A Taste of Litchfield's at Sonoma Coast Villa Resort & Spa
The 60-acre Sonoma Coast Villa Resort & Spa property on Bodega's Shoreline Highway has been in operation since 1976. Recently, it took on new life, undergoing extensive renovations and re-opening last spring with the new Litchfield's restaurant.
What a great local secret, since previously, the restaurant was only open to resort guests. It's pretty much in the middle of nowhere, too, surrounded by cattle pastures, with the low-slung Tuscan-style main building a bit hidden behind a gently sloping hillside.
The name is in tribute to the owners, Charlie Litchfield and his father Perry Litchfield, who bought the property in 2010 and now run the 18-room hideaway and Mediterranean themed restaurant.
The look: If you love classic Sonoma (and I do), you'll love this place. Quaint yet still elegant, the dining room sits beneath a dramatic 22-foot wood rafter ceiling, and is warmed by a wood burning fireplace. Views of the garden are soothing, and I appreciate how classic touches like white tablecloths add extra elegance.
To eat: The brief dinner menu rotates often, but usually includes several favorites that chef Ivan Rodriguez (Sausalito's Cavallo Point and Healdsburg SHED,) has perfected with local ingredients sourced from surrounding farms, ranches, and creameries. Signatures are seasonal, too, which meant that a recent dinner celebrated fall and winter flavors.
We started with burrata salad, a marvelous, creative tumble of bitter radicchio, sweet kiwi and pomegranate, zingy mint, creamy burrata, and pistachios, all laced in honey vinaigrette ($9). I've never had such an intriguing soup as this, either, of creamy, cardamom-spiced rutabaga ($9) that's tart, earthy, and made me think of holiday pie.
Chef Rodriguez put his statement on cioppino ($32) as well, jazzing up the tomato broth with Ethiopian/Eritrean berbere chile blend. The heat builds slowly, adding welcome sizzle to the pulled crabmeat, mussels, clams, rock cod, and firm shrimp.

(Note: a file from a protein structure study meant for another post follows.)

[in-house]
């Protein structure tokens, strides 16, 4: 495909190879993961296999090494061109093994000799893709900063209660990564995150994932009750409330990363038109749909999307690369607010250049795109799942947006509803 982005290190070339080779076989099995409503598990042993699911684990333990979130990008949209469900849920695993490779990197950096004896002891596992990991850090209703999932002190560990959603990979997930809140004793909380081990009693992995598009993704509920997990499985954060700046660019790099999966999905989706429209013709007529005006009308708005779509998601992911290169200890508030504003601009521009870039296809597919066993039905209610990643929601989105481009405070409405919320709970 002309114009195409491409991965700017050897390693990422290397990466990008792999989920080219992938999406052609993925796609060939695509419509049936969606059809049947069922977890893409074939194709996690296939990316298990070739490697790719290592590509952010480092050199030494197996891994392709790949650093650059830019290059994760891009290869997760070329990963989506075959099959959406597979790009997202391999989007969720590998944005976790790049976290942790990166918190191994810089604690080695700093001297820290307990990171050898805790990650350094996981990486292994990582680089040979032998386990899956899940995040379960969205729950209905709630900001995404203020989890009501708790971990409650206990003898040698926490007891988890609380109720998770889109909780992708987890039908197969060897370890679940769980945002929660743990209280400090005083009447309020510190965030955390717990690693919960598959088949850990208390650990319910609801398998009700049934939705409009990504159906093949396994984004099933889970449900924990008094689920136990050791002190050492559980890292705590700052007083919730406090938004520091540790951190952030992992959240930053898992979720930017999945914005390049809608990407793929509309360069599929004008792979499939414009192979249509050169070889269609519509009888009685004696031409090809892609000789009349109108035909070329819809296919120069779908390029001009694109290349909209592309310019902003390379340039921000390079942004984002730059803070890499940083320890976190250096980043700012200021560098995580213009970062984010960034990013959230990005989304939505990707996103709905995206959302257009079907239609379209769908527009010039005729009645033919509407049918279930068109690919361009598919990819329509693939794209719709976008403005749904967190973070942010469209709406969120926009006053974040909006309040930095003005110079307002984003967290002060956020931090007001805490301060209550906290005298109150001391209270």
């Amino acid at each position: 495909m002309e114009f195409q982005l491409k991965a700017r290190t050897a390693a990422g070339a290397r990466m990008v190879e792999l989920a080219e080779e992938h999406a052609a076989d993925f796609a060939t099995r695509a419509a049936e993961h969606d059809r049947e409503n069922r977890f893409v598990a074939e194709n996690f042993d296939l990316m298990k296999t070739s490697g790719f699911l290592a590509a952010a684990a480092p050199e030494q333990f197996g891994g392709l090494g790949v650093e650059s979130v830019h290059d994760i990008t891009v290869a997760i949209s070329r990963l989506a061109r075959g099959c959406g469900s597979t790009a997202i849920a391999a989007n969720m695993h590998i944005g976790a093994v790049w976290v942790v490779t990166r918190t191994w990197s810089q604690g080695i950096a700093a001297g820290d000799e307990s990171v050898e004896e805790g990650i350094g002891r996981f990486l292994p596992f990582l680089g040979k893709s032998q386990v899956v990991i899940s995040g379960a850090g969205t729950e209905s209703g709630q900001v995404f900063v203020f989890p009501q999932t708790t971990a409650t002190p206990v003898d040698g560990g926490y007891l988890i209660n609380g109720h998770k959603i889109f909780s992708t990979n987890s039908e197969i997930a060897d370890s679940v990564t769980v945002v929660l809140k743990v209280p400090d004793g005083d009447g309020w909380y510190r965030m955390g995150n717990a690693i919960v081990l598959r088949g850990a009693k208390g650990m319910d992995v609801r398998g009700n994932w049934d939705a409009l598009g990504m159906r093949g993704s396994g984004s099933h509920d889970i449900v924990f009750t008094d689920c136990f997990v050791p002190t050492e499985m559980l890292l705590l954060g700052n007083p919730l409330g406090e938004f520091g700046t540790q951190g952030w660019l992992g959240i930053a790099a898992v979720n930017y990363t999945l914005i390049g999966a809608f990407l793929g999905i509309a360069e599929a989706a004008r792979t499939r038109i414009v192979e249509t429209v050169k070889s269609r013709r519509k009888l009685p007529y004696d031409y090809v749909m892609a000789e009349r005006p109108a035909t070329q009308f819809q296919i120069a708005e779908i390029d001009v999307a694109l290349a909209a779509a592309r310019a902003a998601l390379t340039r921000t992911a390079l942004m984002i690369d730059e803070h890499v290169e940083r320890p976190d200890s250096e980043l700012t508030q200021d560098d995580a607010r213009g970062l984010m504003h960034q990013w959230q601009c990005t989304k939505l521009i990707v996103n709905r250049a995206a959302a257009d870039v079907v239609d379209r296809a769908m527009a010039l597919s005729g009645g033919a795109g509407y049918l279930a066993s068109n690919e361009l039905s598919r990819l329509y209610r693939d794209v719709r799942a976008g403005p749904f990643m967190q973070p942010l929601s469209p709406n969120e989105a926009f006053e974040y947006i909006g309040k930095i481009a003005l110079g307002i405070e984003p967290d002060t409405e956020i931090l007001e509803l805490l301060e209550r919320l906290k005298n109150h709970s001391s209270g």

Duck breast, meanwhile, gets a holiday touch with a dollop of cranberry sauce alongside the broccolini and celery root puree. The thick slabs of bird are rimmed with a ribbon of succulent fat and edged in crispy golden skin ($34).
And even if you're not a vegetarian, bets are you'll like the excellent saffron couscous, the fluffy grains tossed with grilled golden beets, meaty wild mushrooms, red onions and a robust herb pesto ($26). Some of the mushrooms, my server explains, are foraged from the resort estate.
To note: Fish is a consistent standout, here, be it pan-roasted halibut in garlic cream sauce with tender roasted knobs of fennel, or wild king salmon in pesto atop wild rice risotto finished with fresh basil. The chef is an expert at keeping the flesh moist while giving the skin decadent crispiness.
Dessert: Beignets Chantilly are a specialty for good reason, the deep fried choux pastries showered in powdered sugar and set on a pond of strawberry sauce with fresh berries and pillows of whipped cream ($9).
To drink: Servers like to recommend boutique selections from neighboring wineries, for bottlings you won't often find elsewhere.
Details: Litchfield's, 16702 Shoreline Highway, Bodega, 707-876-9812.